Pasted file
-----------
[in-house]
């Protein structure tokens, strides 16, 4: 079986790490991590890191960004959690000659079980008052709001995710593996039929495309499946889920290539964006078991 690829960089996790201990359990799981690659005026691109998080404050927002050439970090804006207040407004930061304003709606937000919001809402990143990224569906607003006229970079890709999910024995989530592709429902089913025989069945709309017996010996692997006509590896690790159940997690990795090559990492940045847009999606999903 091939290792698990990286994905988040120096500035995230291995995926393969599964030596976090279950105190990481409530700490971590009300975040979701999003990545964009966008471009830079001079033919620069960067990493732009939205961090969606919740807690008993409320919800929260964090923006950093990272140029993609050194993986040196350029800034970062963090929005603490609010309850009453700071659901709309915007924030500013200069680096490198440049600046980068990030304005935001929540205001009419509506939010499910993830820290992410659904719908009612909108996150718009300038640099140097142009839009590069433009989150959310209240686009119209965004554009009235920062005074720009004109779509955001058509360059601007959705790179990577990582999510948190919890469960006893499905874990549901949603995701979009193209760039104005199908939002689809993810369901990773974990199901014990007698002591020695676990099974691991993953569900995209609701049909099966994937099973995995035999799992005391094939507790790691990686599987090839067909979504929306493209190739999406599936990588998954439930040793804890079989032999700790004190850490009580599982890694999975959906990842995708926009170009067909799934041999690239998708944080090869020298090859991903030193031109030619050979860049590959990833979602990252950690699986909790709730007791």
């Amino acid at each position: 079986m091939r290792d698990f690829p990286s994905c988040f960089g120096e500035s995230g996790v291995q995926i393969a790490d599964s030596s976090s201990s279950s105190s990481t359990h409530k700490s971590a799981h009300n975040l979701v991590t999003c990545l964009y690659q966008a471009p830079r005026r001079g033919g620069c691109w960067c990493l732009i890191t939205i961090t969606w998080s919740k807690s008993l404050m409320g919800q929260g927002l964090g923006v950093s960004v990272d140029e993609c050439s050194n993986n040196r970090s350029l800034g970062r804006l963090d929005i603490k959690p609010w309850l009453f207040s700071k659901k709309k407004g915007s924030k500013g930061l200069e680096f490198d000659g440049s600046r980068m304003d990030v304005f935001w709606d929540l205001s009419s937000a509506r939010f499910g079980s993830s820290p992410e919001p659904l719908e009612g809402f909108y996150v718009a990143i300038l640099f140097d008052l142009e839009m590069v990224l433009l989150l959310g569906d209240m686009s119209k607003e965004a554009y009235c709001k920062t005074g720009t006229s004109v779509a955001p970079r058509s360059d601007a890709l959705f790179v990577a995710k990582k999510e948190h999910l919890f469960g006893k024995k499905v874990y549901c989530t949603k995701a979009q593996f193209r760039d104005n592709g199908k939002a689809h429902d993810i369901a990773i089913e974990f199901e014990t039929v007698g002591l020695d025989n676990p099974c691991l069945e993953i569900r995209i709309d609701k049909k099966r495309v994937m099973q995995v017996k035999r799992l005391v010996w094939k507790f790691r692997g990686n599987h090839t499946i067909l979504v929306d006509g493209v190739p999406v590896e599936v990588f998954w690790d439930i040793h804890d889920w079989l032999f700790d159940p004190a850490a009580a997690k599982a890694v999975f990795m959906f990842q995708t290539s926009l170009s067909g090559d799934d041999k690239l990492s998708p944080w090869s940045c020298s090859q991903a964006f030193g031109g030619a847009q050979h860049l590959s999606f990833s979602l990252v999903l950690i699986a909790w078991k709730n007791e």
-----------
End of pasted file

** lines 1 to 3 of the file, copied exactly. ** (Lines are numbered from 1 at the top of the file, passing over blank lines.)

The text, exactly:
[in-house]
């Protein structure tokens, strides 16, 4: 079986790490991590890191960004959690000659079980008052709001995710593996039929495309499946889920290539964006078991 690829960089996790201990359990799981690659005026691109998080404050927002050439970090804006207040407004930061304003709606937000919001809402990143990224569906607003006229970079890709999910024995989530592709429902089913025989069945709309017996010996692997006509590896690790159940997690990795090559990492940045847009999606999903 091939290792698990990286994905988040120096500035995230291995995926393969599964030596976090279950105190990481409530700490971590009300975040979701999003990545964009966008471009830079001079033919620069960067990493732009939205961090969606919740807690008993409320919800929260964090923006950093990272140029993609050194993986040196350029800034970062963090929005603490609010309850009453700071659901709309915007924030500013200069680096490198440049600046980068990030304005935001929540205001009419509506939010499910993830820290992410659904719908009612909108996150718009300038640099140097142009839009590069433009989150959310209240686009119209965004554009009235920062005074720009004109779509955001058509360059601007959705790179990577990582999510948190919890469960006893499905874990549901949603995701979009193209760039104005199908939002689809993810369901990773974990199901014990007698002591020695676990099974691991993953569900995209609701049909099966994937099973995995035999799992005391094939507790790691990686599987090839067909979504929306493209190739999406599936990588998954439930040793804890079989032999700790004190850490009580599982890694999975959906990842995708926009170009067909799934041999690239998708944080090869020298090859991903030193031109030619050979860049590959990833979602990252950690699986909790709730007791």
């Amino acid at each position: 079986m091939r290792d698990f690829p990286s994905c988040f960089g120096e500035s995230g996790v291995q995926i393969a790490d599964s030596s976090s201990s279950s105190s990481t359990h409530k700490s971590a799981h009300n975040l979701v991590t999003c990545l964009y690659q966008a471009p830079r005026r001079g033919g620069c691109w960067c990493l732009i890191t939205i961090t969606w998080s919740k807690s008993l404050m409320g919800q929260g927002l964090g923006v950093s960004v990272d140029e993609c050439s050194n993986n040196r970090s350029l800034g970062r804006l963090d929005i603490k959690p609010w309850l009453f207040s700071k659901k709309k407004g915007s924030k500013g930061l200069e680096f490198d000659g440049s600046r980068m304003d990030v304005f935001w709606d929540l205001s009419s937000a509506r939010f499910g079980s993830s820290p992410e919001p659904l719908e009612g809402f909108y996150v718009a990143i300038l640099f140097d008052l142009e839009m590069v990224l433009l989150l959310g569906d209240m686009s119209k607003e965004a554009y009235c709001k920062t005074g720009t006229s004109v779509a955001p970079r058509s360059d601007a890709l959705f790179v990577a995710k990582k999510e948190h999910l919890f469960g006893k024995k499905v874990y549901c989530t949603k995701a979009q593996f193209r760039d104005n592709g199908k939002a689809h429902d993810i369901a990773i089913e974990f199901e014990t039929v007698g002591l020695d025989n676990p099974c691991l069945e993953i569900r995209i709309d609701k049909k099966r495309v994937m099973q995995v017996k035999r799992l005391v010996w094939k507790f790691r692997g990686n599987h090839t499946i067909l979504v929306d006509g493209v190739p999406v590896e599936v990588f998954w690790d439930i040793h804890d889920w079989l032999f700790d159940p004190a850490a009580a997690k599982a890694v999975f990795m959906f990842q995708t290539s926009l170009s067909g090559d799934d041999k690239l990492s998708p944080w090869s940045c020298s090859q991903a964006f030193g031109g030619a847009q050979h860049l590959s999606f990833s979602l990252v999903l950690i699986a909790w078991k709730n007791e």